Mid-register song parts will often sound pretty cool if they're performed with a slightly busier groove to their rhythmic feel. When added, these mid-register ideas (along with all the others we've discussed) can work to build out a song section and create a production of a piece that sounds more filled out with several layers of counter rhythm feel and varied melodic color (due to the multiple harmonies created from all the different guitar parts).

So, here's an example that I created for this lesson, to function as a mid-register boost part... 

click on the above image to enlarge full-screen

Let's do a quick re-cap of how this whole process functions to be able to add more life into song parts and to have them ultimately come across as sounding better to your audience.

First, there's the act of establishing your primary part. Then, once you have that, there's the creation of a bass-note melody line. And, then, there's the upper-register... /secondary riff idea. Then, finally there's the concept of adding that mid-register boost with a riff played upon the interior string sets.

Add it all together and you've got a much more sophisticated song production that'll really impress anyone listening to your music. With the new sections, the music will come across a lot more dynamic and they'll have a much fuller impression to the music's overall sound and structure.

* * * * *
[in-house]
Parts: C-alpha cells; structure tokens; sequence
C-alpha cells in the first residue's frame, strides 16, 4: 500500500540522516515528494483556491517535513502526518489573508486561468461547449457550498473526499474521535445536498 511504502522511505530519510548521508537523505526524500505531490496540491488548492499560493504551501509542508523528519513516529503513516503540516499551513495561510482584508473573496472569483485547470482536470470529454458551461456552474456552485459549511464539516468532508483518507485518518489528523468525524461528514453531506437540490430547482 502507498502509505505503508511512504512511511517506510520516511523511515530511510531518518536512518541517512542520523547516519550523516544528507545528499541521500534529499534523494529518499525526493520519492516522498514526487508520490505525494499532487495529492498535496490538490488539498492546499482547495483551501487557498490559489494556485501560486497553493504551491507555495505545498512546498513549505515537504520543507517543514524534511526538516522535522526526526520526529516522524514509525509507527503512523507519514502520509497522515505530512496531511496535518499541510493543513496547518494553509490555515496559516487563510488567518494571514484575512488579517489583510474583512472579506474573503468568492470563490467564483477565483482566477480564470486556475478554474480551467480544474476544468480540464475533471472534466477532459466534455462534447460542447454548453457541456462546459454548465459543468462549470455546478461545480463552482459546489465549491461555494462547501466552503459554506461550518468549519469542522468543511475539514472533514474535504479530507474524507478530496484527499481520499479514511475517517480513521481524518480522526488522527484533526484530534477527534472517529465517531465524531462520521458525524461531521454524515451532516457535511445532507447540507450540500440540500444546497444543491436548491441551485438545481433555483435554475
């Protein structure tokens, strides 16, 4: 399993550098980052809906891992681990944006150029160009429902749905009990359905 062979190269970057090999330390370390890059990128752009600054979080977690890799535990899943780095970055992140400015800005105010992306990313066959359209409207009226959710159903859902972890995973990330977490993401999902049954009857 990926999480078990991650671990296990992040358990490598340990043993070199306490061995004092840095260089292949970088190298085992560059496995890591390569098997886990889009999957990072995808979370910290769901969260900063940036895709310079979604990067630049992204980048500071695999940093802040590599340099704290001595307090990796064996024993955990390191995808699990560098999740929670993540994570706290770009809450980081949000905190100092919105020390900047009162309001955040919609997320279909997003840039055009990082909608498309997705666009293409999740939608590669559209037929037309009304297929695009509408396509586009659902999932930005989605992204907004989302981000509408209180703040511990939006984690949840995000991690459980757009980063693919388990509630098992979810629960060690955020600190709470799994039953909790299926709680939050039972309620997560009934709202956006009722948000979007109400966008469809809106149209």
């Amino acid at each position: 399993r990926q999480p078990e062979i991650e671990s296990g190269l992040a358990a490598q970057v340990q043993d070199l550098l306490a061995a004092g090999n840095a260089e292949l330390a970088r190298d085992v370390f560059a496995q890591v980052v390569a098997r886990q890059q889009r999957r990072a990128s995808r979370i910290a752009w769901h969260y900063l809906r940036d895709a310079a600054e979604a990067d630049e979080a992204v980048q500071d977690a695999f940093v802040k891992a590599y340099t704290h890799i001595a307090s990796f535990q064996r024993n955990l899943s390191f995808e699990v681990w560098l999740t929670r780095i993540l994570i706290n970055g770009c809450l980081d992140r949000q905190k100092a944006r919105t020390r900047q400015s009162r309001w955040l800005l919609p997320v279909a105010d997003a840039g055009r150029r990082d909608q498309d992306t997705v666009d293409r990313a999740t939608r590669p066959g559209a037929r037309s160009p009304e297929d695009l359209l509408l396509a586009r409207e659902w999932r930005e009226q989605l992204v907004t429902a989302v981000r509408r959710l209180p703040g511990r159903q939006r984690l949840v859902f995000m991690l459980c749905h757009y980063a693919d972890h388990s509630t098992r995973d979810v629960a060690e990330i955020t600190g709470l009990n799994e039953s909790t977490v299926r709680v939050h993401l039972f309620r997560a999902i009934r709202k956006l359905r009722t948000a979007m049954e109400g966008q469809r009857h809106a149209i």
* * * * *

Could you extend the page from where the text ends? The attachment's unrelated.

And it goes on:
Well, I'd like to end the discussion by saying, thanks for joining me... If you want to learn more about what I do as an online guitar teacher, then head over to my website at and sign up your FREE lifetime membership.

when you want more, you can always upgrade to either a Basic, or a Premium lesson package and start studying the guitar courses I've organized for the members of my website.

Also, I'd be interested to hear your thoughts on all of this in the comment section below... if you enjoyed this video on YouTube please give it a thumbs up and subscribe for more.

Thanks again and we'll catch up next week , for another episode of the, "Guitar Blog Insider."